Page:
Constitutional Morality

Introduction

“Constitutional morality is not a natural sentiment. It has to be cultivated. We must realize that our people have yet to learn it. Democracy in India is only a topdressing on an Indian soil which is essentially undemocratic”[1]

-Dr. B.R. Ambedkar

The trajectory of social transformation that Ambedkar traced was divided into the following phases: the Vedic society and its degeneration into Aryan society; the rise of Buddhism and the social and moral transformation it set into motion; and finally, the counterrevolution and the rise of Brahmanism. Ambedkar drafted several documents which were to shape the constitutional developments in India. He remained a votary of constitutional democracy throughout. He also felt that certain core principles needed to inform not merely the institutional complex of governance but society at large.[2]

“Constitutional morality is not a natural sentiment. It has to be cultivated. We must realize that our people have yet to learn it. Democracy in India is only a top –dressing on Indian soil, which is essentially undemocratic.”[3]

In this regard he quoted the words of Grote ,the historian of Greece, who said what he means by constitutional morality thus: “A paramount reverence for the forms of 7 the Constitution, enforcing obedience to authority acting under and within these forms yet combined with the habit of open speech ,of action subject only to definite legal control ,and unrestrained ensure of those very authorities as to all their public acts combined too with a perfect confidence in the bosom of every citizen amidst the bitterness of party contest that the forms of the Constitution will not be less sacred in the eyes of his opponents than in his own.[4]

Influenced by the political ideas of the Greek historian Grote, Ambedkar advocated the necessity of constitutional morality which meant “paramount reverence for the forms of Constitution …obedience to authority acting under and within these forms …” His main concerns were man, society, and state; however, he attached more importance to functions of society than the state. The ideas and ideals of John Dewey, Edwin R.A. Seligman, the Fabians, and the British Idealist had a deep impact on Ambedkar. His notion of liberty was avowedly that of the T.H. Green kind.[5]

Although he talked of equality before law and considered it as a major contribution of the British rule in India, he was not satisfied with this notion and advanced stronger notions such as equality of consideration[6], equality of respect and equality of dignity.[7]

Definition

The principle of constitutional morality basically means to bow down to the norms of the Constitution and not to act in a manner which would become violative of the rule of law or reflection able of action in an arbitrary manner. It actually works at the fulcrum and guides as a laser beam in institution building. The traditions and conventions have to grow to   sustain   the   value   of   such   a   morality.   The   democratic   values   survive   and   become successful where the people at large and the persons in charge of the institution are strictly guided by the constitutional parameters without paving the path of deviancy and reflecting in   action   the   primary   concern   to   maintain   institutional   integrity   and   the   requisite constitutional   restraints.   Commitment   to   the   Constitution   is   a   facet   of   constitutional morality.[8]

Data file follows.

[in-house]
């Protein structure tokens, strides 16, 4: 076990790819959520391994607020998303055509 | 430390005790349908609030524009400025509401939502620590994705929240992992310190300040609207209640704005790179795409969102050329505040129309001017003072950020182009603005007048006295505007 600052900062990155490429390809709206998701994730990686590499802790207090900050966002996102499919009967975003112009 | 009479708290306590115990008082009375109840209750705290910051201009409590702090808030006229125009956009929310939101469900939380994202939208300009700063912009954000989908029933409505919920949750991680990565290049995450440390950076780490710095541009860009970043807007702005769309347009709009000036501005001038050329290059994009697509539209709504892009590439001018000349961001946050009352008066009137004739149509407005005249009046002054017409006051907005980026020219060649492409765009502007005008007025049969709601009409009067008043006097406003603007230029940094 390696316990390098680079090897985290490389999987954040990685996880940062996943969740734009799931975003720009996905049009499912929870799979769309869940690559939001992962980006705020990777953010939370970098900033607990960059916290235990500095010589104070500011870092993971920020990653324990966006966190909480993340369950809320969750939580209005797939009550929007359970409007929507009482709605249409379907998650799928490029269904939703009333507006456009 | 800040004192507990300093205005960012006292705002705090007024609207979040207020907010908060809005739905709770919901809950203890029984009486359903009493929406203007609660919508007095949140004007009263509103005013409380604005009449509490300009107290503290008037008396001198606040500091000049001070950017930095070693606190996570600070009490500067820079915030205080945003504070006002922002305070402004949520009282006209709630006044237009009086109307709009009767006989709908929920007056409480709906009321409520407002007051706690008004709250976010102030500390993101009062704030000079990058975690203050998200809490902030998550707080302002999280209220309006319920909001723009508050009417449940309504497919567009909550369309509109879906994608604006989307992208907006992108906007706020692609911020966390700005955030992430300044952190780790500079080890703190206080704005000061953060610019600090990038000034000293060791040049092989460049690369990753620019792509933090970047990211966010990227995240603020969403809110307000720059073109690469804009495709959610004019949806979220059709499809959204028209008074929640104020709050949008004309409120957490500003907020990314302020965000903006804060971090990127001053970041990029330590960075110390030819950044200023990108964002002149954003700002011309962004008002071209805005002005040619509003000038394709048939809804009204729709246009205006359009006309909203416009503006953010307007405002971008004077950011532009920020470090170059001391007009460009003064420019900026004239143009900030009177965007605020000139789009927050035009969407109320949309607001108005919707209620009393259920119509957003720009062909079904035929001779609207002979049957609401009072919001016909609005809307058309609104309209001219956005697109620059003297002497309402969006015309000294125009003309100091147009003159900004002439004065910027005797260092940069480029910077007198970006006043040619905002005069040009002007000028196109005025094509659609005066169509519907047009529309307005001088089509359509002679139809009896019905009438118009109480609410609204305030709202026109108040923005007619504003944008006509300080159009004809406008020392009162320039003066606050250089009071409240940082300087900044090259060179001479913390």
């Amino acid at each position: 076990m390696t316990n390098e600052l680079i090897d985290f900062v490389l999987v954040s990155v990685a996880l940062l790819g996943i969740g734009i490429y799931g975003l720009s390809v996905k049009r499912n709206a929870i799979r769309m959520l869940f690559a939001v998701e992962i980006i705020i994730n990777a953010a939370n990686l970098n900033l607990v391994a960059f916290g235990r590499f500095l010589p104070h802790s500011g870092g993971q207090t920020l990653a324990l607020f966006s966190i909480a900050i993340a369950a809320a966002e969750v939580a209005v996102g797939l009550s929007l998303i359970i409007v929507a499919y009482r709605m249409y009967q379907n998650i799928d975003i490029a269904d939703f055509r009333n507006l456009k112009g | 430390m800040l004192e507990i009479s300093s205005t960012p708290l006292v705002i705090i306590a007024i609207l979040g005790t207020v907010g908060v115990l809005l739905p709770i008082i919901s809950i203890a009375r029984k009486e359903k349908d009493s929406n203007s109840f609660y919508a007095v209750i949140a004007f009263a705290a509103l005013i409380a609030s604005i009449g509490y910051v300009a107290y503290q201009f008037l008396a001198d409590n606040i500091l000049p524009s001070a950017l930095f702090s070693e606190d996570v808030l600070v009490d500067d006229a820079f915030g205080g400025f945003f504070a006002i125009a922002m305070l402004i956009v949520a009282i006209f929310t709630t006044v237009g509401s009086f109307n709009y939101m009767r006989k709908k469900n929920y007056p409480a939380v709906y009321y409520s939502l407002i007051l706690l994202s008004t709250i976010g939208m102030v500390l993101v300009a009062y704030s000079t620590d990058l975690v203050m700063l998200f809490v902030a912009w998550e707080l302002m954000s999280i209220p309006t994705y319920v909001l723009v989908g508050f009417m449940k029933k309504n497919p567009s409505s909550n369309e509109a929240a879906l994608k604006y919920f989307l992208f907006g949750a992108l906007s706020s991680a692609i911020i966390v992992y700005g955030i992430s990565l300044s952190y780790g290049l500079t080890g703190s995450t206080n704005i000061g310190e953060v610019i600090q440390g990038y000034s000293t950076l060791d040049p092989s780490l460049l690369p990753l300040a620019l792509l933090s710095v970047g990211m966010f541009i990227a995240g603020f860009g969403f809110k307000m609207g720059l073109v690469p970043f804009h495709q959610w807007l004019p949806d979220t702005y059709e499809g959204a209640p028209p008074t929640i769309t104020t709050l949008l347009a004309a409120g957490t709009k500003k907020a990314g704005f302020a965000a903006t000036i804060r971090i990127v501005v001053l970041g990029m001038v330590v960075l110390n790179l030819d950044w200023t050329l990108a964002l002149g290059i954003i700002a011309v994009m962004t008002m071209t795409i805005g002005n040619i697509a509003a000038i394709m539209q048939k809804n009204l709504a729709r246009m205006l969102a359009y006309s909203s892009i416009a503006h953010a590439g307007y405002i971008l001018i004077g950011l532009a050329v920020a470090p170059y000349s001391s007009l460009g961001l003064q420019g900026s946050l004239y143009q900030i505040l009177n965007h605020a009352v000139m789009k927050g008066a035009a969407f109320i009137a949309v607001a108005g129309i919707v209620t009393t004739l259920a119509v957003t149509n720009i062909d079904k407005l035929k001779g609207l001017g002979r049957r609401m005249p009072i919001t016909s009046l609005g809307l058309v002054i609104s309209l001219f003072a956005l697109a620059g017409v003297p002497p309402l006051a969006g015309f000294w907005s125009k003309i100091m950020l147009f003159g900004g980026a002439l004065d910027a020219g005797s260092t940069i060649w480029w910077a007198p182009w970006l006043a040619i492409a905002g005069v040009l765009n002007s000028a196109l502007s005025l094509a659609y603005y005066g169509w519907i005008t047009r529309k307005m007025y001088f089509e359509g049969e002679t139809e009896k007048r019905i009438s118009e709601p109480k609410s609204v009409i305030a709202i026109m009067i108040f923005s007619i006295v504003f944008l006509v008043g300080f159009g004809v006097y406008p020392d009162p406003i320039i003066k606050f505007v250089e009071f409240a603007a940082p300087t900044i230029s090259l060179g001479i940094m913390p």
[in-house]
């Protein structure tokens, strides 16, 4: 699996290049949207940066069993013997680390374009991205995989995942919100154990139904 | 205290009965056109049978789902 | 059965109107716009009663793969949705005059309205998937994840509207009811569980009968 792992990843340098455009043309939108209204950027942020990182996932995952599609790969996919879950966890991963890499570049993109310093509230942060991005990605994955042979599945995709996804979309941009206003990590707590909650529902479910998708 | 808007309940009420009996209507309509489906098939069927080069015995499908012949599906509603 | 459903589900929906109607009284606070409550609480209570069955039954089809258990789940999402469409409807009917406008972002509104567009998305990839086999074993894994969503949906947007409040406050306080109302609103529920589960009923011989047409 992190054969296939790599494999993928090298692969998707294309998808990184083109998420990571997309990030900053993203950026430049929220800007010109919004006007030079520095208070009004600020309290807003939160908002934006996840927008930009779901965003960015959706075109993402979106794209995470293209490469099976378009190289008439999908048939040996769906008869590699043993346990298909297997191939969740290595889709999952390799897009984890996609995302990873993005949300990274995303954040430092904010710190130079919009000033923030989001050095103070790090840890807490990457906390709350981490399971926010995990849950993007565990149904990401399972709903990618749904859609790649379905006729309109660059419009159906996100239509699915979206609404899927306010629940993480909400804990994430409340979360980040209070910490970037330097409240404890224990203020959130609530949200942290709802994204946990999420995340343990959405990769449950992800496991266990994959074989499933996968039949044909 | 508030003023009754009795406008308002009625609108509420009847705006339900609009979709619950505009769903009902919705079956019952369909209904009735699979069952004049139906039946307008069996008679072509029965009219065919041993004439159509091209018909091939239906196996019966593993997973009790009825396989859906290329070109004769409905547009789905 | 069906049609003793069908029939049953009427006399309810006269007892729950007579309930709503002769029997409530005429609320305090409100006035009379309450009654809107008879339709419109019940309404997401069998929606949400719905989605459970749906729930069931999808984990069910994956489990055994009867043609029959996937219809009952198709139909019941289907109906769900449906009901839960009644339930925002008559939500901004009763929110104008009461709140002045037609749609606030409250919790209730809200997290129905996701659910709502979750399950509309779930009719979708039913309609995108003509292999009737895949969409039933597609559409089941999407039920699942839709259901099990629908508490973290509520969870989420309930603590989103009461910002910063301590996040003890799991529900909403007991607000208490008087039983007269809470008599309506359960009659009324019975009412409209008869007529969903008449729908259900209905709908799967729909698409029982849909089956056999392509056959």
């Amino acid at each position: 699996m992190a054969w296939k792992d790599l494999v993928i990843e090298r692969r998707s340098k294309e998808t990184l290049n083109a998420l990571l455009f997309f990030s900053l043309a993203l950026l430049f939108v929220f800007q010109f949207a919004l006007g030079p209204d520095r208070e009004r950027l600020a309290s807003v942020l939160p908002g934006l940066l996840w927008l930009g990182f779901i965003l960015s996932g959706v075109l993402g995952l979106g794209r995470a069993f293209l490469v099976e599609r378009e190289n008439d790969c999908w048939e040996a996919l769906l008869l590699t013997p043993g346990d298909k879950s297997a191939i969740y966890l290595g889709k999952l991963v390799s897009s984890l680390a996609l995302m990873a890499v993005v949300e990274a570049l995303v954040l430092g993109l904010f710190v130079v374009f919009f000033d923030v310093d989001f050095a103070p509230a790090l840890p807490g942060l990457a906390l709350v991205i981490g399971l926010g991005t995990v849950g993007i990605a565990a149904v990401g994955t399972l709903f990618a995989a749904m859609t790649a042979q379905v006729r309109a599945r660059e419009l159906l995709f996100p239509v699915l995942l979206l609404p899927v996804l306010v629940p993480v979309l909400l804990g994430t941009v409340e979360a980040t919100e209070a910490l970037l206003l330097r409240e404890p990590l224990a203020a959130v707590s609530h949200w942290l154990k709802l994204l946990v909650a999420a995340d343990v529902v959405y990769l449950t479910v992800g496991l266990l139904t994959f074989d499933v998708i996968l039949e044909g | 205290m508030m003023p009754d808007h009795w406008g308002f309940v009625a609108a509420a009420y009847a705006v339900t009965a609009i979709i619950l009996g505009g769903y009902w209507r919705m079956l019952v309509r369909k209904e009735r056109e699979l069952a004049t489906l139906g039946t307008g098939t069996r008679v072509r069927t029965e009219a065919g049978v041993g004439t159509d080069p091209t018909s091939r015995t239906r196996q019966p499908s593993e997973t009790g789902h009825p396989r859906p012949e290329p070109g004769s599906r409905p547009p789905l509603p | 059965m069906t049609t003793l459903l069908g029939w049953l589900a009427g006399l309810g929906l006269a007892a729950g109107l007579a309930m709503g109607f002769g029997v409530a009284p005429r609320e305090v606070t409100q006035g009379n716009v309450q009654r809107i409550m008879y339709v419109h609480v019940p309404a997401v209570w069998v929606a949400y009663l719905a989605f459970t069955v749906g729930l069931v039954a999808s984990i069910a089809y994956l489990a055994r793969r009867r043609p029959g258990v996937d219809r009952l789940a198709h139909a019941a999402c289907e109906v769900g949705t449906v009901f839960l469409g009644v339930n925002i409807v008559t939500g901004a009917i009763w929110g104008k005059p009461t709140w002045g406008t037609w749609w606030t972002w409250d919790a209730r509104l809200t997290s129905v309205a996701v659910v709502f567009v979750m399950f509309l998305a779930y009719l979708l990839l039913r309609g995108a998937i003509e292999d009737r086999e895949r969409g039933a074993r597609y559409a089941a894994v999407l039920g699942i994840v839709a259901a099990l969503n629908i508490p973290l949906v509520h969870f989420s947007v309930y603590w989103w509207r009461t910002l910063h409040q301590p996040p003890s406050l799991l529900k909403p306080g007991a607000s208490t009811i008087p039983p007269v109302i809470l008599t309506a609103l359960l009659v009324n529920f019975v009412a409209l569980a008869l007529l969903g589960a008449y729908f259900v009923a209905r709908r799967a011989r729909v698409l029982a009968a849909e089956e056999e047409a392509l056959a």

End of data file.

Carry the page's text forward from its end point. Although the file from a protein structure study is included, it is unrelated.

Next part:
The concept of constitutional morality is not limited to the mere observance of the core principles of constitutionalism as the magnitude and sweep of constitutional morality is not confined to the provisions and literal text which a Constitution contains, rather it embraces within itself virtues of a wide magnitude such as that of ushering a pluralistic and inclusive   society,   while   at   the   same   time   adhering   to   the   other   principles   of constitutionalism. It is further the result of embodying constitutional morality that the values of constitutionalism trickle down and percolate through the apparatus of the State for the betterment of each and every individual citizen of the State.[9]

Therefore, constitutional morality is the soul of the Constitution, which is to be found in the Preamble of the Constitution, which declares its ideals and aspirations, and is also to be found in Part III of the Constitution, particularly with respect to those provisions which assure the dignity of the individual. 

Constitutional morality requires in a democracy the assurance of certain minimum rights, which are essential for free existence to every member of society. The Preamble to the Constitution recognises these rights as “Liberty of thought, expression, belief, faith and worship” and “Equality   of   status   and   of   opportunity.”   Constitutional   morality   is   the guarantee which seeks that all inequality is eliminated from the social structure and each individual   is   assured   of   the   means   for   the   enforcement   of   the   rights   guaranteed. Constitutional morality leans towards making Indian democracy vibrant by infusing a spirit of brotherhood amongst a heterogeneous population, belonging to different classes, races, religions, cultures, castes, and sections.